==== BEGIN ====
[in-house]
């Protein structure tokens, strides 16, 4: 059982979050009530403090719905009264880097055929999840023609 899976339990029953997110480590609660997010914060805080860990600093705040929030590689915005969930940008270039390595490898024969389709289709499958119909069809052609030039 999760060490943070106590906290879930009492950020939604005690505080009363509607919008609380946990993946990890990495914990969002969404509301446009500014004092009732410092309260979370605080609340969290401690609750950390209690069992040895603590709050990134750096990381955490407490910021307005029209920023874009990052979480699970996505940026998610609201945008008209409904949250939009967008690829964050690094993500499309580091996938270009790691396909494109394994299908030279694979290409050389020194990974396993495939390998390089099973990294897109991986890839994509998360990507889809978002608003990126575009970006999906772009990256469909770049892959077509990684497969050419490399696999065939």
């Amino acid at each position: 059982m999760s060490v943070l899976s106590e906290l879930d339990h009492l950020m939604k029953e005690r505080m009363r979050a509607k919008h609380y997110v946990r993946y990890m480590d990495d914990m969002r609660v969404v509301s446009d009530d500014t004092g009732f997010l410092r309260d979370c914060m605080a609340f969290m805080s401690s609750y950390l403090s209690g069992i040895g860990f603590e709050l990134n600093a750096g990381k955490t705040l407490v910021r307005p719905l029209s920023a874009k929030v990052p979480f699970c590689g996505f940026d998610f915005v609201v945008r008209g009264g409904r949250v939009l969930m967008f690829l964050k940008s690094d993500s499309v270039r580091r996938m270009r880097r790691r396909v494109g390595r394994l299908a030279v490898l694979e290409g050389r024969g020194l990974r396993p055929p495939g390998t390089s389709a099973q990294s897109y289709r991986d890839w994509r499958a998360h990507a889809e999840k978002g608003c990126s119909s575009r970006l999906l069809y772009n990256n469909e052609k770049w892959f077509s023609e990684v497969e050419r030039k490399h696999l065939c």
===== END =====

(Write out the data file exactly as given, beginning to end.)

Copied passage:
[in-house]
């Protein structure tokens, strides 16, 4: 059982979050009530403090719905009264880097055929999840023609 899976339990029953997110480590609660997010914060805080860990600093705040929030590689915005969930940008270039390595490898024969389709289709499958119909069809052609030039 999760060490943070106590906290879930009492950020939604005690505080009363509607919008609380946990993946990890990495914990969002969404509301446009500014004092009732410092309260979370605080609340969290401690609750950390209690069992040895603590709050990134750096990381955490407490910021307005029209920023874009990052979480699970996505940026998610609201945008008209409904949250939009967008690829964050690094993500499309580091996938270009790691396909494109394994299908030279694979290409050389020194990974396993495939390998390089099973990294897109991986890839994509998360990507889809978002608003990126575009970006999906772009990256469909770049892959077509990684497969050419490399696999065939």
């Amino acid at each position: 059982m999760s060490v943070l899976s106590e906290l879930d339990h009492l950020m939604k029953e005690r505080m009363r979050a509607k919008h609380y997110v946990r993946y990890m480590d990495d914990m969002r609660v969404v509301s446009d009530d500014t004092g009732f997010l410092r309260d979370c914060m605080a609340f969290m805080s401690s609750y950390l403090s209690g069992i040895g860990f603590e709050l990134n600093a750096g990381k955490t705040l407490v910021r307005p719905l029209s920023a874009k929030v990052p979480f699970c590689g996505f940026d998610f915005v609201v945008r008209g009264g409904r949250v939009l969930m967008f690829l964050k940008s690094d993500s499309v270039r580091r996938m270009r880097r790691r396909v494109g390595r394994l299908a030279v490898l694979e290409g050389r024969g020194l990974r396993p055929p495939g390998t390089s389709a099973q990294s897109y289709r991986d890839w994509r499958a998360h990507a889809e999840k978002g608003c990126s119909s575009r970006l999906l069809y772009n990256n469909e052609k770049w892959f077509s023609e990684v497969e050419r030039k490399h696999l065939c």